Doors drummer John Densmore recounted his roller coaster ride through the legal system on the opposite side of the courtroom from his former bandmates in his lively 2013 book “The Doors Unhinged: Jim Morrison’s Legacy Goes on Trial,” and Saturday he’ll be signing copies in Hollywood.
The Mr. Musichead Gallery also will have copies of a Shepard Fairey poster, “Occupy Joe Strummer,” signed by Fairey and Densmore, proceeds from which will go to the Joe Strummer Foundation supporting musicians and projects around the world “that create social mobility through music.”
“The Doors Unhinged” gives an insider’s freewheeling look at the lawsuit Densmore brought against Doors keyboardist Ray Manzarek and guitarist Robbie Krieger after they started touring again in the 2000s as the Doors of the 21st Century, without Densmore and with the Cult singer Ian Astbury subbing for Morrison, who died in 1971.
Densmore argued that the new incarnation tarnished the band’s reputation, and violated their long-held all-for-one-and-one-for-all credo about business matters. Densmore eventually prevailed, but there were times he wondered whether he'd be financially ruined by the proceedings, which included a countersuit that Manzarek and Krieger filed when Densmore refused to give his permission for the Doors' music to be used in an automobile commercial.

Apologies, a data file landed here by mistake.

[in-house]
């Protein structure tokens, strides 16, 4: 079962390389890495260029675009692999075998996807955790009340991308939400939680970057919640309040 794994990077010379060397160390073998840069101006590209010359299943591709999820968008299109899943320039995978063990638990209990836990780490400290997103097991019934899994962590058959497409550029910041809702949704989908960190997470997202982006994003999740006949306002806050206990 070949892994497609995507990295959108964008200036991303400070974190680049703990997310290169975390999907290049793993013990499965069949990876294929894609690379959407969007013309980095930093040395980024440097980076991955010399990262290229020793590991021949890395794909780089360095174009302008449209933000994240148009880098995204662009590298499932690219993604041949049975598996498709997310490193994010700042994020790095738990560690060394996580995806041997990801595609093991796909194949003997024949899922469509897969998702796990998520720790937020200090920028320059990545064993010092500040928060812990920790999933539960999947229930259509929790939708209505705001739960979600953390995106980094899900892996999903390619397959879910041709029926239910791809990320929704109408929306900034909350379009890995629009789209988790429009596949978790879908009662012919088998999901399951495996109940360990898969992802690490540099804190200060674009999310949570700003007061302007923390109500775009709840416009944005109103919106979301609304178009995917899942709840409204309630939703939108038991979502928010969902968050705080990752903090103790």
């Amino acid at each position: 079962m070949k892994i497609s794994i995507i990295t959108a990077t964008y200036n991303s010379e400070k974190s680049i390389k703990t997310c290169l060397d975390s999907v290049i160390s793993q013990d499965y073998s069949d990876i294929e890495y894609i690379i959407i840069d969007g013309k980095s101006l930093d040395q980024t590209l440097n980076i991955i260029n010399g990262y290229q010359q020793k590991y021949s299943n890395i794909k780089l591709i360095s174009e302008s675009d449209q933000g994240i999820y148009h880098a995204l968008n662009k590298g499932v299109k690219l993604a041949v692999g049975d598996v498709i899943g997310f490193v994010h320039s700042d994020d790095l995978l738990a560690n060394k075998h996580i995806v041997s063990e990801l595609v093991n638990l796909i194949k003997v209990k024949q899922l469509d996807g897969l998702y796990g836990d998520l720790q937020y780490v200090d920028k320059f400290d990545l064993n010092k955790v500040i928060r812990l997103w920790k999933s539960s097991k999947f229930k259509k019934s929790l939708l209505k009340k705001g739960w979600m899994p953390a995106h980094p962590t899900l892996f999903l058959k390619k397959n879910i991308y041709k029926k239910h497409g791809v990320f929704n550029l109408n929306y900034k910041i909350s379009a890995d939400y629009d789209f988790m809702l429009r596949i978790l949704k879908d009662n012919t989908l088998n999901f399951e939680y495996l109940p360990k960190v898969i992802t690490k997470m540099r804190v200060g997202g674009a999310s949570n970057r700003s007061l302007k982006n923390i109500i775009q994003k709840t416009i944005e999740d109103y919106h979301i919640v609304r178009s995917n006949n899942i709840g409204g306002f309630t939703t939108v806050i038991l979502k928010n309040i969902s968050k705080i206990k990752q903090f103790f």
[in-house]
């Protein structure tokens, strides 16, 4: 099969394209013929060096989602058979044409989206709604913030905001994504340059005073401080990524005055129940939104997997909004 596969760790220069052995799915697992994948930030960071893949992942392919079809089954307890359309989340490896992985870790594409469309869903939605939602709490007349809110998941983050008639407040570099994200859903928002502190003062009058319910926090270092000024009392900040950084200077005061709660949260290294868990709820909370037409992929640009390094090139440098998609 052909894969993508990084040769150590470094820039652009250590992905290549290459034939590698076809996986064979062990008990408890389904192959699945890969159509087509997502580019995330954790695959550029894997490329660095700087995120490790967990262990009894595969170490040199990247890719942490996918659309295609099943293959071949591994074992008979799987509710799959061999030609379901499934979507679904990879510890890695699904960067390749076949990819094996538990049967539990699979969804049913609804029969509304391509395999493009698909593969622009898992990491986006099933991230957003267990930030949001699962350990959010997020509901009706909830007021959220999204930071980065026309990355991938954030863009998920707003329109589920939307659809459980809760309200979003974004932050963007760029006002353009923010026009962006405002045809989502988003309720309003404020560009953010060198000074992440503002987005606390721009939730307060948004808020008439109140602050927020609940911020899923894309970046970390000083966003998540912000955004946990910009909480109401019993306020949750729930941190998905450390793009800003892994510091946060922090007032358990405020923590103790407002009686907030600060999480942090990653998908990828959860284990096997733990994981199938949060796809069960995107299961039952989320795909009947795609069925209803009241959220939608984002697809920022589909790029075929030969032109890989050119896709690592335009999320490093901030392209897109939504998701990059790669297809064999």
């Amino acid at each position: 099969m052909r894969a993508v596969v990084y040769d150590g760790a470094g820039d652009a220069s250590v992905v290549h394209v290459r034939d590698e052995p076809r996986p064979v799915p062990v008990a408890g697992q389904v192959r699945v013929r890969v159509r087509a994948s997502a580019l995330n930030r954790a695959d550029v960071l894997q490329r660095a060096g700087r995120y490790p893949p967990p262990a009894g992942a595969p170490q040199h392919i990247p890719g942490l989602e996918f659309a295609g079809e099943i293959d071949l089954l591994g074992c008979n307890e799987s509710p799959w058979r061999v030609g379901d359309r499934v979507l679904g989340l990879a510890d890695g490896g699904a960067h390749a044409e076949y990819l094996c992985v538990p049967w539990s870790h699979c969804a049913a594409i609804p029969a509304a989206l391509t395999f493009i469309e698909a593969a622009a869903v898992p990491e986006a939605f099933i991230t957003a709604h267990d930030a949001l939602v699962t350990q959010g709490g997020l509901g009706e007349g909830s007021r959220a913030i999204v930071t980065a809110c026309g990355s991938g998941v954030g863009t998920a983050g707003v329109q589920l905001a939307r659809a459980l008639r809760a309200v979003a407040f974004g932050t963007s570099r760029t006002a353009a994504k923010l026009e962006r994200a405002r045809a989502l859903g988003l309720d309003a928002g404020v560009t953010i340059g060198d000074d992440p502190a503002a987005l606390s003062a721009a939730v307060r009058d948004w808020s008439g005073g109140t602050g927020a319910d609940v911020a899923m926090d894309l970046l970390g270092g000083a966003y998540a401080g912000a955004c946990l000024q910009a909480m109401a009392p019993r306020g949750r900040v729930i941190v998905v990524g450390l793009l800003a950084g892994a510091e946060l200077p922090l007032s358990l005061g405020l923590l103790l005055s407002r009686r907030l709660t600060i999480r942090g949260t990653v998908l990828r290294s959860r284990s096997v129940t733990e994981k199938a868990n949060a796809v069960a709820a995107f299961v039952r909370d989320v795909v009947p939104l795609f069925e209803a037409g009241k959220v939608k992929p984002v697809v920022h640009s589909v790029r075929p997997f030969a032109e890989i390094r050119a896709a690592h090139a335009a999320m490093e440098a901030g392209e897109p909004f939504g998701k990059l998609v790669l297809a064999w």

Because Morrison had rejected another offer to use “Light My Fire” in a Buick commercial decades ago, Densmore held to the belief that the singer-songwriter wouldn’t have wanted his lyrics or the band’s music used in such a way.
"I just kept thinking about Jim,” Densmore told The Times when the book was published, “and how he blew up over [the proposed lyric revision] 'Come on, Buick, light my fire.' And he didn’t write it. What does that mean? That the whole catalog meant a lot to him. He’s our ancestor … and I wasn’t going to forget that.”
Saturday’s signing event takes place from 7 to 9 p.m. at Mr. Musichead Gallery, 7420 W. Sunset Blvd., Hollywood.